Tuesday, January 19, 2010

That's right, I shun Canada's #1 export for fun*

It's been a challenging day in my little gluten-free world. Maybe if I wasn't already feeling ill for going on 48 hours I wouldn't have even noticed. But today I noticed. Big time. I get tired of having to read every fricking label. To announce to the server at every fricking restaurant what my health concerns are, and then cross my fingers that a) they convey the details to the kitchen staff and b) the kitchen staff knows what's required for me to safely eat my meal. And it's not just food. It's anything that touches my skin as well - moisturizer, body wash, tanning lotion, hair products, make up, etc.

Somebody who really aught to know better recently joked "you're taking this celiac thing a bit far aren't you?" and it ruffled more than one feather. I really do, I believe, try to be responsible about it for myself, be grateful that since my diagnosis I've felt better than I did in the last 15 years, and not expect other people to have to take care of it. But days like today I just want a fricking break. I want to put saltines in my chicken soup (trust me, rice crackers are NOT the same) and eat a Mars bar and use the locally made shampoo Cowboy bought me. I want to indulge in being sick without worrying about making myself worse. Or having other people make it worse.

Incident 1: I'm looking for a new hair product like one I used to love but that has been discontinued. I stopped by a salon, told them what I was looking for, and then without reading the label gobbed a proferred sample on my hand, rubbed it around, and then scrunched it onto the ends of my hair. And then I read the label. It included Hydrolyzed Wheat Protein and I said "Oh, I can't use this I'm allergic to wheat." To which the 'helper' replied "well, I'm allergic to wheat and I use this all the time." Oh, really? How super for you. But I break out in a burning, itchy rash, so how's about NO! So I went and washed my hands and have just put up with the itchy neck for the rest of the day.

Incident 2: I phoned Air Transat, who offer a whole wide variety of special in-flight meals, to pre-order our breakfasts coming and going to Puerto Vallarta. I choose for Cowboy and I from the "Club Class" menu, and then mentioned that my meal needs to be gluten free. Oh, quelle surprise, but I have to choose between the Club Class meal I'm entitled to, and the economy class gluten free meal. Which the 'helper' felt she needed to repeat 3 times - because really, who wouldn't choose to have the $5 meal instead of the $3 meal even if it means being sick for days after, right? And when I said that it really is more important that I be well for the trip, she said "well of course, I understand." WTF!!! Do you really think I was ordering the gluten-free meal for fun? Do diabetics have to explain why they order special meals? Do people with peanut allergies have to argue for safe food?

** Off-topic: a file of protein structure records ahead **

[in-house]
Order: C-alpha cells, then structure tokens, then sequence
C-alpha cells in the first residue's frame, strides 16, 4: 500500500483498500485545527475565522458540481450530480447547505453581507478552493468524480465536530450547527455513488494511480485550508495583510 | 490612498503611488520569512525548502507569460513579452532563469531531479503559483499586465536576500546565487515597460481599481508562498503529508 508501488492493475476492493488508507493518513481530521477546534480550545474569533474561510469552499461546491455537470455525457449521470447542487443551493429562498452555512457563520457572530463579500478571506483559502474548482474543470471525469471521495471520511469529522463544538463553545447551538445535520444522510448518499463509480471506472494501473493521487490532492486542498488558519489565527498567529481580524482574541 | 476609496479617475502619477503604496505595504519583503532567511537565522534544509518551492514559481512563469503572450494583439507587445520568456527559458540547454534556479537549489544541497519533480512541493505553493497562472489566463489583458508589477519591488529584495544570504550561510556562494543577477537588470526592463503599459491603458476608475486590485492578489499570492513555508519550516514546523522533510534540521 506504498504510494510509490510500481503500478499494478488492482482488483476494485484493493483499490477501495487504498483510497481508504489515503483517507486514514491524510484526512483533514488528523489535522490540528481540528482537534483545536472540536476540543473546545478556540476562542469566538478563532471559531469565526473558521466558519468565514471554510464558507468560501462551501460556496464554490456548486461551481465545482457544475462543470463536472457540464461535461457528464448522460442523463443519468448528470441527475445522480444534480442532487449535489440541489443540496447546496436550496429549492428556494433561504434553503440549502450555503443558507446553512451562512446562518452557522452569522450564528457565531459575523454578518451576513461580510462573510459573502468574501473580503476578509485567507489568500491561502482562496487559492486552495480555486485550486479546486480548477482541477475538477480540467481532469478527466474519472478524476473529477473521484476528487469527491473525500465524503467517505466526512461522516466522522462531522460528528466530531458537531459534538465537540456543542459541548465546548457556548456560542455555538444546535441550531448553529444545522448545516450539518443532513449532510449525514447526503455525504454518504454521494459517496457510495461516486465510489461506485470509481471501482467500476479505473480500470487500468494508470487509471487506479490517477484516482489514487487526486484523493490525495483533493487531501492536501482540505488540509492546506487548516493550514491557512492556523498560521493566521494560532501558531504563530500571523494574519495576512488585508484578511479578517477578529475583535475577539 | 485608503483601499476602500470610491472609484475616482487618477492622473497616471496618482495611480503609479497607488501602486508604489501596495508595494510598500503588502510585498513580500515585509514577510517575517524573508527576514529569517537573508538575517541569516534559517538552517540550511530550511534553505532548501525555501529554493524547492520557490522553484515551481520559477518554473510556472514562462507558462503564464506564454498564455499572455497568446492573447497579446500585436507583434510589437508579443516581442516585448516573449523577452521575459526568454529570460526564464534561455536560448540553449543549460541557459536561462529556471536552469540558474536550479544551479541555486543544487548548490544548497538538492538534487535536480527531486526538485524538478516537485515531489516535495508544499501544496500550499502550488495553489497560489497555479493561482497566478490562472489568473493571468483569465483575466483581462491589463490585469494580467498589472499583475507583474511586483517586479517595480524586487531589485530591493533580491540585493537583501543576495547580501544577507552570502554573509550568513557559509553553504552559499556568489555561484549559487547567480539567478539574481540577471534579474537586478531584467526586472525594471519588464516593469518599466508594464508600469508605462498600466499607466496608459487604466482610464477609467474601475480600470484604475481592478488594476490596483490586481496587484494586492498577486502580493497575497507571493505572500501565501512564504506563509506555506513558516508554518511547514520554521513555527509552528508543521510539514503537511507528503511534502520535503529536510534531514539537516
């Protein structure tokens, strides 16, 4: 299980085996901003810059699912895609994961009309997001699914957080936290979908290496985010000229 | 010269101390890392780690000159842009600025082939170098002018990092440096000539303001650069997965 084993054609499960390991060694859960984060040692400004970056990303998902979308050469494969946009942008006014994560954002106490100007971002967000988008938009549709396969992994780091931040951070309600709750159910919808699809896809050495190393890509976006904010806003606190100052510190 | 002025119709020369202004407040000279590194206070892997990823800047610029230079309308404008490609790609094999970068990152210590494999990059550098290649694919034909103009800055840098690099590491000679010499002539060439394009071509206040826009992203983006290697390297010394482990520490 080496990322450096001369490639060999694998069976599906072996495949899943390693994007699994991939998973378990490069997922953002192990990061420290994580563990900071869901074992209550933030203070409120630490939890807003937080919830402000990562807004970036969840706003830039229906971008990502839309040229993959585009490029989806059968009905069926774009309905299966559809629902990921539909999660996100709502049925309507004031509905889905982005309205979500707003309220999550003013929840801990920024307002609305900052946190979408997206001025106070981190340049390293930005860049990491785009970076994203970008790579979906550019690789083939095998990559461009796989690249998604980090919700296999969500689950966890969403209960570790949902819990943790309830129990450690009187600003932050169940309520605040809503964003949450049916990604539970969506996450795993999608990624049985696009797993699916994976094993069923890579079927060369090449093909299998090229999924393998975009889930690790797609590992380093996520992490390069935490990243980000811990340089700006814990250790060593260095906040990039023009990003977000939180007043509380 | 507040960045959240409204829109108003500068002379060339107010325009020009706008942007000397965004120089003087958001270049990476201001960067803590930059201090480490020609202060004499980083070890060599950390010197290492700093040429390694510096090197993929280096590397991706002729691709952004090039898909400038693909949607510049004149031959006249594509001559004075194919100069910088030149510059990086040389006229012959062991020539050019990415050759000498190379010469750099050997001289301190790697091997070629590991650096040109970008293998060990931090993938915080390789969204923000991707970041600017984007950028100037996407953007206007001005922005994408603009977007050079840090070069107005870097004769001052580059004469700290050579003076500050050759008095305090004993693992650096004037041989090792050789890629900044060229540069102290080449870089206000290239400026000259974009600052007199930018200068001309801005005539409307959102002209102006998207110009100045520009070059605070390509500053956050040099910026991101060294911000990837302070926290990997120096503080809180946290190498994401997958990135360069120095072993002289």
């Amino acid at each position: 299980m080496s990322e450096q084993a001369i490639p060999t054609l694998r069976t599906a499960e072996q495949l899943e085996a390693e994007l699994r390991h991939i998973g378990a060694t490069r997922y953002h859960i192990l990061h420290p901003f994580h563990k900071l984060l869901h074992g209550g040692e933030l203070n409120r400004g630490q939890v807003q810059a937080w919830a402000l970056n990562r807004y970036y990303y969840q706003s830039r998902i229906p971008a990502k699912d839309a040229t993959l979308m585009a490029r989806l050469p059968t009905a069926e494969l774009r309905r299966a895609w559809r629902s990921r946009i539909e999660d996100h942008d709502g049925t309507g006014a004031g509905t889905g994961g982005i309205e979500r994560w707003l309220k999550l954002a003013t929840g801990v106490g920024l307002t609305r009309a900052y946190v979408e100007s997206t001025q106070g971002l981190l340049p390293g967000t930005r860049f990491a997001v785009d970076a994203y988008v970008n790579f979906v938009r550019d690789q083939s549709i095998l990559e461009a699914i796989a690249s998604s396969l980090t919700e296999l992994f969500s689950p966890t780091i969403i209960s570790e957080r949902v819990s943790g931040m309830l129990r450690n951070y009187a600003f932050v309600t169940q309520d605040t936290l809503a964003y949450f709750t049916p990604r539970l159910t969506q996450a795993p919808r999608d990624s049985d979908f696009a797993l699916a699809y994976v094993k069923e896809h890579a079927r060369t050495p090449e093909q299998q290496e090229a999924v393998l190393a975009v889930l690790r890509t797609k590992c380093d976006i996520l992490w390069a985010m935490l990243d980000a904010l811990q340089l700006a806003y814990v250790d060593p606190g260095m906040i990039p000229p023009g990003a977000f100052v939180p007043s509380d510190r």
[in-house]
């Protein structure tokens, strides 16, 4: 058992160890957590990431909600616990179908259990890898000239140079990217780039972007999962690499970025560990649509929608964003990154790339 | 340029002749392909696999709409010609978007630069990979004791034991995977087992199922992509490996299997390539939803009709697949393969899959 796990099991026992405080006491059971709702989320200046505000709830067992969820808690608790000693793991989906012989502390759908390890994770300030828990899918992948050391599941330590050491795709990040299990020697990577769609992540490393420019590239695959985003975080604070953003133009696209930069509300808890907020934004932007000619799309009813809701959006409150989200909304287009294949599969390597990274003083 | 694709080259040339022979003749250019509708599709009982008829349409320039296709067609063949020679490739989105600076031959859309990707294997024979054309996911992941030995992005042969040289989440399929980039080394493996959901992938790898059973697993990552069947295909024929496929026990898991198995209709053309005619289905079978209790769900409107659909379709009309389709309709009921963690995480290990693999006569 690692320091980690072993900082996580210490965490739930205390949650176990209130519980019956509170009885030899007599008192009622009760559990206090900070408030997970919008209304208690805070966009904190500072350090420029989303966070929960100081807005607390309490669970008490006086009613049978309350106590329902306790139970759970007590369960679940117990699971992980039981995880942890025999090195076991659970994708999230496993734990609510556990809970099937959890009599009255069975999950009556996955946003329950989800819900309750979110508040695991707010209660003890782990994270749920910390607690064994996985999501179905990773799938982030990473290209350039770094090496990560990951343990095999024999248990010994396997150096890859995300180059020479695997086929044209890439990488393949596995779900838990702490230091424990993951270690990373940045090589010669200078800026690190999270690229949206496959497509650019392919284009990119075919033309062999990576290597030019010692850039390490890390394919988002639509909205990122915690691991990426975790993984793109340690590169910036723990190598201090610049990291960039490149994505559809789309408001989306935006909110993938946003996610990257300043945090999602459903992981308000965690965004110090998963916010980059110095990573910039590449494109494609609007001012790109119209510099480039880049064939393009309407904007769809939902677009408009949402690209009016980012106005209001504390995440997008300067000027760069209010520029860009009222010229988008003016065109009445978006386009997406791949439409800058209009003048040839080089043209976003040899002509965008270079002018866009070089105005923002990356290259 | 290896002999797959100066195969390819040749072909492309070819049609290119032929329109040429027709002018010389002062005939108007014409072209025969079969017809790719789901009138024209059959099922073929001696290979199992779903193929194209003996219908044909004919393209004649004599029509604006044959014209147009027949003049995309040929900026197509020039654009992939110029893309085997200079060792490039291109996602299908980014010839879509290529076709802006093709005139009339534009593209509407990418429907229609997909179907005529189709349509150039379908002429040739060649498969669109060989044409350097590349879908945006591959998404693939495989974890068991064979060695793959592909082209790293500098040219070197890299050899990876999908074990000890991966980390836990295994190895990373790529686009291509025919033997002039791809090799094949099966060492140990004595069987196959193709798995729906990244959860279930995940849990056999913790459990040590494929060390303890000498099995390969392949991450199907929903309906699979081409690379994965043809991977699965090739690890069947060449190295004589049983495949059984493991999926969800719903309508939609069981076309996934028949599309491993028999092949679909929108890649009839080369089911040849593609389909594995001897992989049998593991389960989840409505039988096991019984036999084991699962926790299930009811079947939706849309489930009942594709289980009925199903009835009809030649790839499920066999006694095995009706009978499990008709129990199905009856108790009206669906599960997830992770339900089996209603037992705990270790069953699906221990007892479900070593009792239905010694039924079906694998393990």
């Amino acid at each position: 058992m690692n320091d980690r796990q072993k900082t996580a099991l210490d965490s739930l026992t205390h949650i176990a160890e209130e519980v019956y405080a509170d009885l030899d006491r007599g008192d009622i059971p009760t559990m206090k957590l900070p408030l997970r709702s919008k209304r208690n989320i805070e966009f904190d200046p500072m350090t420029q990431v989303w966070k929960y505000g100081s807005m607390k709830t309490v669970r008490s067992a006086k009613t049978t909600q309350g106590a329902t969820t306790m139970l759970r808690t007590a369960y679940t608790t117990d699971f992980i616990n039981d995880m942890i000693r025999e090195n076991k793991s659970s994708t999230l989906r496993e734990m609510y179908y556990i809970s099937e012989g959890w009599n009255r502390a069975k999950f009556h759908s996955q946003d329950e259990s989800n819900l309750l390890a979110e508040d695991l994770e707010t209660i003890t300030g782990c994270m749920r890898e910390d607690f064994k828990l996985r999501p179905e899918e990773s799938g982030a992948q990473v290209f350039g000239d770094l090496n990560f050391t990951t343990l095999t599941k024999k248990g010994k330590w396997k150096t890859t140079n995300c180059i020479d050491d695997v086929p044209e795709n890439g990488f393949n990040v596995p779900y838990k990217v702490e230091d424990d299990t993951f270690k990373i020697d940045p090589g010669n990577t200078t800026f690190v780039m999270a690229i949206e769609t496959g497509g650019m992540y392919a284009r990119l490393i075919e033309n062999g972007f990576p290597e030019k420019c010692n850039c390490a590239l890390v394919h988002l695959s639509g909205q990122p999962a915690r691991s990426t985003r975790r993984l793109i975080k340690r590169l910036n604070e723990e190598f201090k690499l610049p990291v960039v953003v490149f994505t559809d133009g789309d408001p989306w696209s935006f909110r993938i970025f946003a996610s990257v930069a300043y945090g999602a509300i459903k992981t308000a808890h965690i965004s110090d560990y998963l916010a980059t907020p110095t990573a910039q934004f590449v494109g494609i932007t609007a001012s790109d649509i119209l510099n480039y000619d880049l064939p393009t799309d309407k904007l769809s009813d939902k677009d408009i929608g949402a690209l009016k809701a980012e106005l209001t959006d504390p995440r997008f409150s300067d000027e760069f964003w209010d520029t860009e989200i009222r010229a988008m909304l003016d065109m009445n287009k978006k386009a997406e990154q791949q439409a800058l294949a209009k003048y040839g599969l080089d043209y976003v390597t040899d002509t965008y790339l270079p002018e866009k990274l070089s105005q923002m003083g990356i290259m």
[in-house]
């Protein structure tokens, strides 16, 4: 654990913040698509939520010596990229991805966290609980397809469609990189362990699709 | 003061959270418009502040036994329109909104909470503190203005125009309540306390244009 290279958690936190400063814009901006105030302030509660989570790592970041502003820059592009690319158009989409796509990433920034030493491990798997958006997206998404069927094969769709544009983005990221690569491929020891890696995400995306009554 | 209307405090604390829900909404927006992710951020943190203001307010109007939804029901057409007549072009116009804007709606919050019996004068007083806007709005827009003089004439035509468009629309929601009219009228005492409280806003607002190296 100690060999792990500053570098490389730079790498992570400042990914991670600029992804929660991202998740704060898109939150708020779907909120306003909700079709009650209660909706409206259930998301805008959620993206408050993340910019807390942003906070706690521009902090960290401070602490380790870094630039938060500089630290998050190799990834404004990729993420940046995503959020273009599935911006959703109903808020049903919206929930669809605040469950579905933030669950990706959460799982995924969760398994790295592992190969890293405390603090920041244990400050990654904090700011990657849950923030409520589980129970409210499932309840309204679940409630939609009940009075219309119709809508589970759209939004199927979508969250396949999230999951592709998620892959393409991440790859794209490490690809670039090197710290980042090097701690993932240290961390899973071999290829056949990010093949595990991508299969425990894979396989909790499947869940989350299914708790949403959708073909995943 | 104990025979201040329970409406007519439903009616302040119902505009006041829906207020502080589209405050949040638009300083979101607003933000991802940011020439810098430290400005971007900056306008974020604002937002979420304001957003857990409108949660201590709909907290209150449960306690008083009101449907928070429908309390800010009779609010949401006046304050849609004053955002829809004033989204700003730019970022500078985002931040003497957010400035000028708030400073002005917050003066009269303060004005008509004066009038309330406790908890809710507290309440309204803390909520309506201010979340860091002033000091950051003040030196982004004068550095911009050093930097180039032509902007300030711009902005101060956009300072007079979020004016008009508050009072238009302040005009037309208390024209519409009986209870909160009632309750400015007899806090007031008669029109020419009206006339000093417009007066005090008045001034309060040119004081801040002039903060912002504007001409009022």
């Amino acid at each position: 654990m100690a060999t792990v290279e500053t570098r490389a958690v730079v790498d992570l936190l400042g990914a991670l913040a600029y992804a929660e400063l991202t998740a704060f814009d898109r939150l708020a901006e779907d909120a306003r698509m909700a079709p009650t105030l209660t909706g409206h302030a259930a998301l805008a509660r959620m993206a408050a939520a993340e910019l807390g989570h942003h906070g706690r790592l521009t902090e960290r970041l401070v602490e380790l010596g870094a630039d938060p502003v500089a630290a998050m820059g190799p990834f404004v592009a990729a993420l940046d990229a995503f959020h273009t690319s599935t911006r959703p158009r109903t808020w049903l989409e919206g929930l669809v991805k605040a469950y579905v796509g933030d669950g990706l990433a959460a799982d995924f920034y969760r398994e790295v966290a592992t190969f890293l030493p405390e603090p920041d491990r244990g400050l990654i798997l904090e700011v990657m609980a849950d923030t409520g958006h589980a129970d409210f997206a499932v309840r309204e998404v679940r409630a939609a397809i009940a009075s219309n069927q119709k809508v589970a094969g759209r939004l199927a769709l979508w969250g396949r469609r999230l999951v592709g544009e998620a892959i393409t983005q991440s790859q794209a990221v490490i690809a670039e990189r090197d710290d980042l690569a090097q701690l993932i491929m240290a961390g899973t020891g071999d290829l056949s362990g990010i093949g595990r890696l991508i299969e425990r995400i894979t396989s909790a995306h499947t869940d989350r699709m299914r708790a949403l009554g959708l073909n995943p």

Yes. I'm annoyed. I'm scared about travelling for 2 weeks and having to make all my normal requests to people who may or may not speak English. And, when all else fails, I have printed out in Spanish restaurant cards, because nothing says "I'm low maintenance" like a transliterated, laminated card explaining your health concerns.

I guess, if I was going to be honest, the label for today would be pissed off & whiney. But I've pre-set them so forthright will have to do.

PS - Wheat isn't actually even in the top 10 of Canadian exports, but apparently I'm also feeling dramatic.


  1. What the heck Shan, with that bathing suit you'll likely just want to gnaw on celery sticks anyway.
    How many Spanish words have you learned? You probably won't need to use them but it's fun to have a few words available.

  2. Ya. I have connected with a large celiac community on Twitter, and everything I've heard says Mexico is the safest place for celiac's to visit (as long as the food is authentic Mexican). Still, that air line lady ticked me off!

  3. The only Spanish you need to know for this trip is:

    "Que es esta mierda?" (make sure you say it with an upside down question mark in front of 'que')

    And I love you, too.

  4. Trouble with speaking Spanish, it helps to understand the answer when given in local dialect. Hopefully they answer 'si' or 'no'. Being spanish, they will likely phrase their reply in a lengthy and flowery sentence or two.
    It's all good.


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